How do I stop breast feeding?

(4 Posts)
yumbsgt Thu 28-Mar-13 13:28:01

I have had a wonderful breast feeding experience with my 13 month old son but now I feel ready to stop. My main reasons for wanting to stop is that it has now become uncomfortable as he figits the whole time and pinches me throughout the feed. Sometimes he is clearly not feeding but just playing and messing about but then asks for more when I stop. He is usually fed to sleep and wakes up several times overnight for a feed. I love co-sleeping with him but even that has become difficult now as he is always grabbing me and trying to get milk. I know I could just say "no" but it feels so wrong - he has always been fed on demand and it seems unfair just to take it away when he is too young to understand. His appetite for solids is up and down, he doesn't really drink cows milk but loves water although he will not have water in the middle of the night. Any ideas?

OneLittleToddleTerror Thu 28-Mar-13 14:23:08

It's my opinion only, but if you withdrawl bf at night, I would not replace it with water or bottles. Because then you are just switching one sleep prop with another. (Like switching from bf to sleep to rock to sleep). I used Dr Jay Gordon's method to night weaning my DD. I think she's about 15mo at the time. Basically I continue with cosleeping. When she woke, I gave her cuddles instead of bf. Once she's used to this, I moved her to the cot, continue with the same cuddle/hand on tummy or back to reassure her when she woke. In short, it's basically getting rid of night feeds, then cosleeping in two steps.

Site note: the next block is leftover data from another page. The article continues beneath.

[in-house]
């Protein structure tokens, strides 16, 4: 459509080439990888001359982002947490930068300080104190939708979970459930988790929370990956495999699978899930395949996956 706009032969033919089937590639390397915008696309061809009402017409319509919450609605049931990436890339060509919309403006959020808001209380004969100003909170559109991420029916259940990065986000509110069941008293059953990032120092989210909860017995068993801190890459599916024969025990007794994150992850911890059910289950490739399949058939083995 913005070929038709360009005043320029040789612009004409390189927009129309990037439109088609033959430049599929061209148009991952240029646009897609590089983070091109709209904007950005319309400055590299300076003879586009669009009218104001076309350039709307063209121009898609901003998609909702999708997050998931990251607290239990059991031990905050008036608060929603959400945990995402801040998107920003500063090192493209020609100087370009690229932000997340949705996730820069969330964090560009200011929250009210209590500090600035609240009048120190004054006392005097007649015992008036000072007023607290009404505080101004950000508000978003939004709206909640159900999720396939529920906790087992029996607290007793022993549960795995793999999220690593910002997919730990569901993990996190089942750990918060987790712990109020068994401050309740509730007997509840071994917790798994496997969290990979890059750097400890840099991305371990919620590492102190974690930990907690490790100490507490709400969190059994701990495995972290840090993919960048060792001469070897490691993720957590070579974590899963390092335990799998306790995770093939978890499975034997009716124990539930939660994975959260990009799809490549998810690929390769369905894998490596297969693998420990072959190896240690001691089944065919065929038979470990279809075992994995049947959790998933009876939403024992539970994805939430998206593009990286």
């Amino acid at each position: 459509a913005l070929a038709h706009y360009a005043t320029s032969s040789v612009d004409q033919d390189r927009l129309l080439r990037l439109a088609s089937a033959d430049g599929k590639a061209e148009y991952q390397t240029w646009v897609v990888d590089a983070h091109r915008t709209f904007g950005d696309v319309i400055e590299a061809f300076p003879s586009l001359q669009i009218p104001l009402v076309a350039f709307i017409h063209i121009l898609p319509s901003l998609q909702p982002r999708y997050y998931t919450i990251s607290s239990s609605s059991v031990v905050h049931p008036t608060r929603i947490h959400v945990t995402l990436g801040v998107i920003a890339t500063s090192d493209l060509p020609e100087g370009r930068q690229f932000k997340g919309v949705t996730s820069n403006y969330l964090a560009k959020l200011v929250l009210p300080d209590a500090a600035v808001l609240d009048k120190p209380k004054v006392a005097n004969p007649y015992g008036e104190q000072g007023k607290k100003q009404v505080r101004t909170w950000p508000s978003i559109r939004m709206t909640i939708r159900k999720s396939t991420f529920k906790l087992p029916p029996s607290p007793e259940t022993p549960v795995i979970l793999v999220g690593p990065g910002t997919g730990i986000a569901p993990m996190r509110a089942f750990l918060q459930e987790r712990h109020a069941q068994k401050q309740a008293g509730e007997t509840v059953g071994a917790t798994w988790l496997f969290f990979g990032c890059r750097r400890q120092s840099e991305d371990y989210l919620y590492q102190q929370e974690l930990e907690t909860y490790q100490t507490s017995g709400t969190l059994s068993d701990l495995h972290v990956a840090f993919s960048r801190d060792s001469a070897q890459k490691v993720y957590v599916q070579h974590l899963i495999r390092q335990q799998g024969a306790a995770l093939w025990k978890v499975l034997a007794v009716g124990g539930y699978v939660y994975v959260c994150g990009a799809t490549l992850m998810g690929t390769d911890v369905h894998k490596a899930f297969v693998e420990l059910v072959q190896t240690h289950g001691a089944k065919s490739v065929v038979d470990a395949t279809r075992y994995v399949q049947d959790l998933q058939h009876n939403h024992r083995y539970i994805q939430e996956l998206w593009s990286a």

JiltedJohnsJulie Sun 31-Mar-13 10:00:52

How would you feel if the night feeds were reduced or stopped and his day feeds improved? Would you be willing to continue? Both of mine moved into their own rooms at about this age and both fed much less at night.

Have you read bfing your toddler on kellymom? The nursing manners bit might be worth reading smile

JiltedJohnsJulie Sun 31-Mar-13 10:02:26

And if you do want to stop completely, give one of the bfing helplines a call. A BFC should be able to talk you through stopping in a way that reduces your risk of mastitis smile

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